Facebook Pixel

Is Your Advertising Worth It?

(How to Reduce the Average Cost of Acquiring Customers in a Hurry)

What is it costing you to make a sale?

It’s important to know the average cost of making a sale online.  Assuming you want to run your business profitably you’ll include this in calculating your profit margins.  If you have multiple products working out the average cost of making a sale can quickly become complicated.  

For example, you may be using some products as ‘loss leaders’ to build brand awareness with your customers so that you can convert a percentage of those customers to your higher margin and more profitable products.  In general, there are two big levers you can pull to make more sales. One is traffic and the other is conversion.

Traffic is a factor in the calculation of the average cost of acquiring customers because it takes time, money and effort to get it.  You might spend time building up interesting content for your audience or simply paying for advertising with Google Adwords. The quality of this traffic is also very important because it will have an impact on your conversion rates.  If your website is not very relevant to your customers your conversion rates will be low and your average customer acquisition cost will be high.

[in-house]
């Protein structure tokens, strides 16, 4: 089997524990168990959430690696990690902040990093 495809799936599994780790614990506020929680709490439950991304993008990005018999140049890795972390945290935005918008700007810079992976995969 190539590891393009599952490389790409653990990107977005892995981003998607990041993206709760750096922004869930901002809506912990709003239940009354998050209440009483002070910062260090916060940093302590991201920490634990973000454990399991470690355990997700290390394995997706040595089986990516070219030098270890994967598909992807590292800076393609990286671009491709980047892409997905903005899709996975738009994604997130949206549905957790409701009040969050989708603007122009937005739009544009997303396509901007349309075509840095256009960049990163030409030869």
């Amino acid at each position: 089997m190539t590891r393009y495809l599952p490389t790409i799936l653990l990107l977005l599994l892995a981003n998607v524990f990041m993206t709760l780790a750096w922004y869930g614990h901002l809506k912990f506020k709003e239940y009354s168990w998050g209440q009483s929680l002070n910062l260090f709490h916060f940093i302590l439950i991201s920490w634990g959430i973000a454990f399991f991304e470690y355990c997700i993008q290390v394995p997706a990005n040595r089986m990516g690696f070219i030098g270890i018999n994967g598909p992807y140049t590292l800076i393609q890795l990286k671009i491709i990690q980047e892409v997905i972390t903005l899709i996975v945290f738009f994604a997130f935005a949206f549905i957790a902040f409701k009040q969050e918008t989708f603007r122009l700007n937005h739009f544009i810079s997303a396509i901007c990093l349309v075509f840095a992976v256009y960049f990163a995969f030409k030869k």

The importance of conversion rates

Before you send a lot of paid traffic to your website you had better first think about conversion rates.  Without a good conversion rate on your website all the traffic in the world is not going to make much of a difference for your bottom line.  There are many ways you can increase rates of conversion on your website and instead of discussing all of these options now we are going to focus on just one highly effective and under-utilised strategy.  We have already mentioned that one way haven’t we? Getting better quality traffic.

What does better quality traffic really mean?

The quality of traffic to your website is broadly a function of how relevant your offer is to your audience.  Every time someone visits your website it would be useful to understand their motivations, ability to benefit from your product and what prompted them to visit don’t you think?  But surely that’s impossible right? It turns out there are many ways you can track both the source of your website traffic and how it converts into sales. For example, let’s pretend you are selling standing desks.   If someone clicks on your Google Search ad and lands on your website you know that they are searching for standing desks. The words they typed into the search box and used to discover your ad will indicate their intentions.  They are most likely in the market for a standing desk. Pretty obvious right? But they are not likely to make a purchase right away are they?

If they have just started researching and looking at options your website might the 5th website they have visited selling standing desks in the last 5 minutes.  They are likely comparing models, features, prices and style. There is a very high likelihood that you will not convert this person to a sale on their first visit to your website.  Which is a big problem for your sales conversions isn’t it? As soon as they navigate away from your website there is only a very small chance that they will return. In order to make a sale you need to show up multiple times.  Using Google this might be through showing up in search results again and again. Each click likely increasing your average cost of acquiring each customer.

How to leverage the traffic you are already paying for?